Author Keywords
action; Foucault; Habermas; law; parresia; politics; power

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Manathunga, C., Selkrig, M., Sadler, K., Keamy, K.
Rendering the paradoxes and pleasures of academic life: using images, poetry and drama to speak back to the measured university
(2017) Higher Education Research and Development, 36 (3), pp. 526-540.

DOI: 10.1080/07294360.2017.1289157

Abstract
Measurement of academic work has become more significant than the intellectual, pedagogical, cultural, political and social practices in which academics and students engage. This shifting emphasis creates paradoxes for academics. They experience a growing sense of disconnection between their desires to develop students into engaged, disciplined and critical citizens and the activities that appear to count in the enterprise university. As measurement discourses preclude the possibilities of human emotion and hinder intellectual labour, we embarked on an arts-informed research project that established new creative spaces for our colleagues to illustrate the pleasures and paradoxes of their academic work. In the research project, we developed critical pedagogies through art and poetry that enabled academics to speak back to university management–and each other–about how they experience their work. In this paper, we draw upon poststructural ‘micro-physics’ of power, the poststructuralist ‘politics of reinscription’, and art, poetry and drama as critical pedagogies to interrogate the potential of arts-informed research to speak back to the measured university. The key contribution of this article is to recommend arts-informed methodologies as a forum for dissent and resistance at a time when the spaces of collegiality, pleasure and democracy in the measured university are under attack. © 2017 HERDSA.

Author Keywords
academic work; arts-informed research; critical pedagogies; Foucault; neoliberal university

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Fludernik, M.
Panopticisms: From fantasy to metaphor to reality
(2017) Textual Practice, 31 (1), pp. 1-26.

DOI: 10.1080/0950236X.2016.1256675

Abstract
Since Foucault’s popularisation of Bentham’s panopticon in Discipline and Punish, panopticism has become a master trope in literary criticism and inspired novelists to adopt panoptic scenarios in their work. This article follows the trajectory of the panopticon metaphor in criticism and fiction and demonstrates how the merely metaphoric model has become a reality in current penal contexts. In particular, it will be shown how literary criticism and fiction reinterpret the original Benthamite and Foucauldian constellations of the panoptic for their own purposes and that present-day penal and nonpenal surveillance contradicts the rationale under which the panopticon operated for Jeremy Bentham. © 2016 Informa UK Limited, trading as Taylor & Francis Group.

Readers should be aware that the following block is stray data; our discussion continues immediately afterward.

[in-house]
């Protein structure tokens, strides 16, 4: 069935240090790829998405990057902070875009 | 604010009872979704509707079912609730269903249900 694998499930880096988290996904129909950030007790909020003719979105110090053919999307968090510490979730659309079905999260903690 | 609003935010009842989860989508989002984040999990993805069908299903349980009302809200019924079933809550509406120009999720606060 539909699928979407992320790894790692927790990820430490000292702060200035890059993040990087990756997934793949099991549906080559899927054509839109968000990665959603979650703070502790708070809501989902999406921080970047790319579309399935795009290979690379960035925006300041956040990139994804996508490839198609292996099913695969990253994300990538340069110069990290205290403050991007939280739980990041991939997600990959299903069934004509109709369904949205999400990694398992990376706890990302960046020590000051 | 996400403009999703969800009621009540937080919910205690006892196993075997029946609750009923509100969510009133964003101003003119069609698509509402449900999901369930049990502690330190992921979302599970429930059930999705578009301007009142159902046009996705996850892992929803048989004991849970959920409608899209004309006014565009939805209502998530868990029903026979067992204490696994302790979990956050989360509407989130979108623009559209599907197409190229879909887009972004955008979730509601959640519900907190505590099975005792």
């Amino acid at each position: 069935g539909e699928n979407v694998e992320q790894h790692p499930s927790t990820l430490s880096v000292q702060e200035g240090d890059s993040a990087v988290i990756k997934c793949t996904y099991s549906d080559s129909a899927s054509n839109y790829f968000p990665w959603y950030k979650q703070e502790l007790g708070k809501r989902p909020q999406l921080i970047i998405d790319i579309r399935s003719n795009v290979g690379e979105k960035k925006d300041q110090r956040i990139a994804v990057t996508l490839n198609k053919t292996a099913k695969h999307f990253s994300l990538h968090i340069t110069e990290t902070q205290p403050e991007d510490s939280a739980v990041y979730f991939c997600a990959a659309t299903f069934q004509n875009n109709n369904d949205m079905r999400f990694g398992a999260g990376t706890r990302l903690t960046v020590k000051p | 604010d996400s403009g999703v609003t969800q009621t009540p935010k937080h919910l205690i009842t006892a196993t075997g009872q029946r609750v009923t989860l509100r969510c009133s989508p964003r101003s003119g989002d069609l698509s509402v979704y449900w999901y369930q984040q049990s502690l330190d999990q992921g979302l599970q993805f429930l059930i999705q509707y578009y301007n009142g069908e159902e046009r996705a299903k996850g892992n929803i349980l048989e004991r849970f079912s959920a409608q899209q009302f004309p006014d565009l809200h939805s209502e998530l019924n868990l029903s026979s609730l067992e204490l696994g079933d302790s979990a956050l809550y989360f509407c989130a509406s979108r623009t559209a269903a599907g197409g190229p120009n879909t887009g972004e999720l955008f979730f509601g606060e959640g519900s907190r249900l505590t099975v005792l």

Author Keywords
Angela carter; D.A. miller; Jeremy bentham; Michel foucault; Panopticon; Sarah waters; Supermax prisons

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Smith, R.
The emergence of the quantified child
(2017) Discourse, 38 (5), pp. 701-712.

DOI: 10.1080/01596306.2015.1136269

Abstract
Using document analysis, this paper examines the historical emergence of the quantified child, revealing how the collection and use of data has become normalized through legitimizing discourses. First, following in the traditions of Foucault’s genealogy and studies examining the sociology of numbers, this paper traces the evolution of data collection in a range of significant education policy documents. Second, a word count analysis was used to further substantiate the claim that data collection and use has been increasingly normalized through legitimizing discourses and routine actions in educational settings. These analyses provide evidence that the need to quantify educational practices has been justified over long periods of time through a variety of documents and that the extent to which data governs educators’ thoughts, discourses, and actions has dramatically increased during the past century. © 2016 Informa UK Limited, trading as Taylor & Francis Group.

Author Keywords
Data; educational discourse; educational policy; genealogy; history of education; sociology of numbers; testing